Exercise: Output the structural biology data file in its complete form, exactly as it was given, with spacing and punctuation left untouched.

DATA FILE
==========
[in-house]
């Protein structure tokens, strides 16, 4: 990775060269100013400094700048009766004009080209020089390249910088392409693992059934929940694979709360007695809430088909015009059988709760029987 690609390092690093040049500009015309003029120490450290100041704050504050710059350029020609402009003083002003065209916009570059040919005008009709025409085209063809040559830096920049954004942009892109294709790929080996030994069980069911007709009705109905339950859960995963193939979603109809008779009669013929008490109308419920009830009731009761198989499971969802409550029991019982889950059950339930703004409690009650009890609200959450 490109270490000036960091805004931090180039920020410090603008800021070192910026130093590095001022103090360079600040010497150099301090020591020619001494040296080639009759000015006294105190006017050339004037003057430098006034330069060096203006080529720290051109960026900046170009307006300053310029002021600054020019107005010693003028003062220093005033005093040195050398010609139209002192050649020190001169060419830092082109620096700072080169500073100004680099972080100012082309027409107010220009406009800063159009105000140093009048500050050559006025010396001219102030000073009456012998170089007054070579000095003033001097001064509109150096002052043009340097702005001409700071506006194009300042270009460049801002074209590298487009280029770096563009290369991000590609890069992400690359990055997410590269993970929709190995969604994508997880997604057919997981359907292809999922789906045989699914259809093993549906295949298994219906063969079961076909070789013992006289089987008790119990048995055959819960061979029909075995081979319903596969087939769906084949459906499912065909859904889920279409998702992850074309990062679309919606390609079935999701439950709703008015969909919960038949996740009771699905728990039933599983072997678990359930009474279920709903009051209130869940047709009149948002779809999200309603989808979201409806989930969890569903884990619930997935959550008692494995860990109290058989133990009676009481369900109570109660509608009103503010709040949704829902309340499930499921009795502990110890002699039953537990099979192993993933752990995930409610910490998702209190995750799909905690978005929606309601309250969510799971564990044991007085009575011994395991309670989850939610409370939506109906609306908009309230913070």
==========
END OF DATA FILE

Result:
[in-house]
């Protein structure tokens, strides 16, 4: 990775060269100013400094700048009766004009080209020089390249910088392409693992059934929940694979709360007695809430088909015009059988709760029987 690609390092690093040049500009015309003029120490450290100041704050504050710059350029020609402009003083002003065209916009570059040919005008009709025409085209063809040559830096920049954004942009892109294709790929080996030994069980069911007709009705109905339950859960995963193939979603109809008779009669013929008490109308419920009830009731009761198989499971969802409550029991019982889950059950339930703004409690009650009890609200959450 490109270490000036960091805004931090180039920020410090603008800021070192910026130093590095001022103090360079600040010497150099301090020591020619001494040296080639009759000015006294105190006017050339004037003057430098006034330069060096203006080529720290051109960026900046170009307006300053310029002021600054020019107005010693003028003062220093005033005093040195050398010609139209002192050649020190001169060419830092082109620096700072080169500073100004680099972080100012082309027409107010220009406009800063159009105000140093009048500050050559006025010396001219102030000073009456012998170089007054070579000095003033001097001064509109150096002052043009340097702005001409700071506006194009300042270009460049801002074209590298487009280029770096563009290369991000590609890069992400690359990055997410590269993970929709190995969604994508997880997604057919997981359907292809999922789906045989699914259809093993549906295949298994219906063969079961076909070789013992006289089987008790119990048995055959819960061979029909075995081979319903596969087939769906084949459906499912065909859904889920279409998702992850074309990062679309919606390609079935999701439950709703008015969909919960038949996740009771699905728990039933599983072997678990359930009474279920709903009051209130869940047709009149948002779809999200309603989808979201409806989930969890569903884990619930997935959550008692494995860990109290058989133990009676009481369900109570109660509608009103503010709040949704829902309340499930499921009795502990110890002699039953537990099979192993993933752990995930409610910490998702209190995750799909905690978005929606309601309250969510799971564990044991007085009575011994395991309670989850939610409370939506109906609306908009309230913070």